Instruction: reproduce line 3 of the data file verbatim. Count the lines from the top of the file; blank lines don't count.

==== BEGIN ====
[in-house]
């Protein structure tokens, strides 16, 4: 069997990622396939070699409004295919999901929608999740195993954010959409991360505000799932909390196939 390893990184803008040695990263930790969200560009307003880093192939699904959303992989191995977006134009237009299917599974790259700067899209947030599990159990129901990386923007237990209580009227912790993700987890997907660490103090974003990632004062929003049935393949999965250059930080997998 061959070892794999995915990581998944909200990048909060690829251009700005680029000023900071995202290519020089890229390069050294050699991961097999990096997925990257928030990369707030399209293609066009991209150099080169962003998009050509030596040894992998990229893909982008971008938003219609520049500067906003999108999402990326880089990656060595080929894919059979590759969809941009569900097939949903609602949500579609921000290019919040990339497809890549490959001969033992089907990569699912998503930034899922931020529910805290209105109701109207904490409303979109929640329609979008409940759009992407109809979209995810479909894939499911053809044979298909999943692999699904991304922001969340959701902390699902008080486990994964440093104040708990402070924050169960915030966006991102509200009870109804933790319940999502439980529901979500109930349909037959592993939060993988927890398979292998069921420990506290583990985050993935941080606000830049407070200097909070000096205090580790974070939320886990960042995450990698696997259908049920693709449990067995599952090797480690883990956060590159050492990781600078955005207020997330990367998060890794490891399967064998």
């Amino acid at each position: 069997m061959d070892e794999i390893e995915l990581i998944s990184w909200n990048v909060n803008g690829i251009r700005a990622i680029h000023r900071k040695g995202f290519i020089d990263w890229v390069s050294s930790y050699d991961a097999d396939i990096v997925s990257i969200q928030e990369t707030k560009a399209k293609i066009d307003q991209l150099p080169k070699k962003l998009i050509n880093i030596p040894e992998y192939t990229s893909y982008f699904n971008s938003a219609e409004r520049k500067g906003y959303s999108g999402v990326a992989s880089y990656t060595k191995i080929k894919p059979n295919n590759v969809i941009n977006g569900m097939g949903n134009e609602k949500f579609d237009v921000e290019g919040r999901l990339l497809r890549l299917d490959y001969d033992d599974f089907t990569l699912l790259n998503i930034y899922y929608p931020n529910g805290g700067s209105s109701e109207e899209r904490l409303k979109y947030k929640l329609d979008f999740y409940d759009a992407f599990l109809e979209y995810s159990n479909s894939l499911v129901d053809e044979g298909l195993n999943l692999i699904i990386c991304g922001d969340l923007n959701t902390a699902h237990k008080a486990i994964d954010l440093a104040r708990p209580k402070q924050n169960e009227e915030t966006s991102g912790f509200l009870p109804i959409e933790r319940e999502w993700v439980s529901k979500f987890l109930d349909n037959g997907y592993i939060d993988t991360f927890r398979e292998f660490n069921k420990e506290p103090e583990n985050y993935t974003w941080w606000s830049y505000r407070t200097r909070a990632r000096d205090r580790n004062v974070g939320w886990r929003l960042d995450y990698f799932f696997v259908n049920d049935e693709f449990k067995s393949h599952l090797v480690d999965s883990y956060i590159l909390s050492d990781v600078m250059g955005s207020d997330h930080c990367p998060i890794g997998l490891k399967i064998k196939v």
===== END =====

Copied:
């Amino acid at each position: 069997m061959d070892e794999i390893e995915l990581i998944s990184w909200n990048v909060n803008g690829i251009r700005a990622i680029h000023r900071k040695g995202f290519i020089d990263w890229v390069s050294s930790y050699d991961a097999d396939i990096v997925s990257i969200q928030e990369t707030k560009a399209k293609i066009d307003q991209l150099p080169k070699k962003l998009i050509n880093i030596p040894e992998y192939t990229s893909y982008f699904n971008s938003a219609e409004r520049k500067g906003y959303s999108g999402v990326a992989s880089y990656t060595k191995i080929k894919p059979n295919n590759v969809i941009n977006g569900m097939g949903n134009e609602k949500f579609d237009v921000e290019g919040r999901l990339l497809r890549l299917d490959y001969d033992d599974f089907t990569l699912l790259n998503i930034y899922y929608p931020n529910g805290g700067s209105s109701e109207e899209r904490l409303k979109y947030k929640l329609d979008f999740y409940d759009a992407f599990l109809e979209y995810s159990n479909s894939l499911v129901d053809e044979g298909l195993n999943l692999i699904i990386c991304g922001d969340l923007n959701t902390a699902h237990k008080a486990i994964d954010l440093a104040r708990p209580k402070q924050n169960e009227e915030t966006s991102g912790f509200l009870p109804i959409e933790r319940e999502w993700v439980s529901k979500f987890l109930d349909n037959g997907y592993i939060d993988t991360f927890r398979e292998f660490n069921k420990e506290p103090e583990n985050y993935t974003w941080w606000s830049y505000r407070t200097r909070a990632r000096d205090r580790n004062v974070g939320w886990r929003l960042d995450y990698f799932f696997v259908n049920d049935e693709f449990k067995s393949h599952l090797v480690d999965s883990y956060i590159l909390s050492d990781v600078m250059g955005s207020d997330h930080c990367p998060i890794g997998l490891k399967i064998k196939v």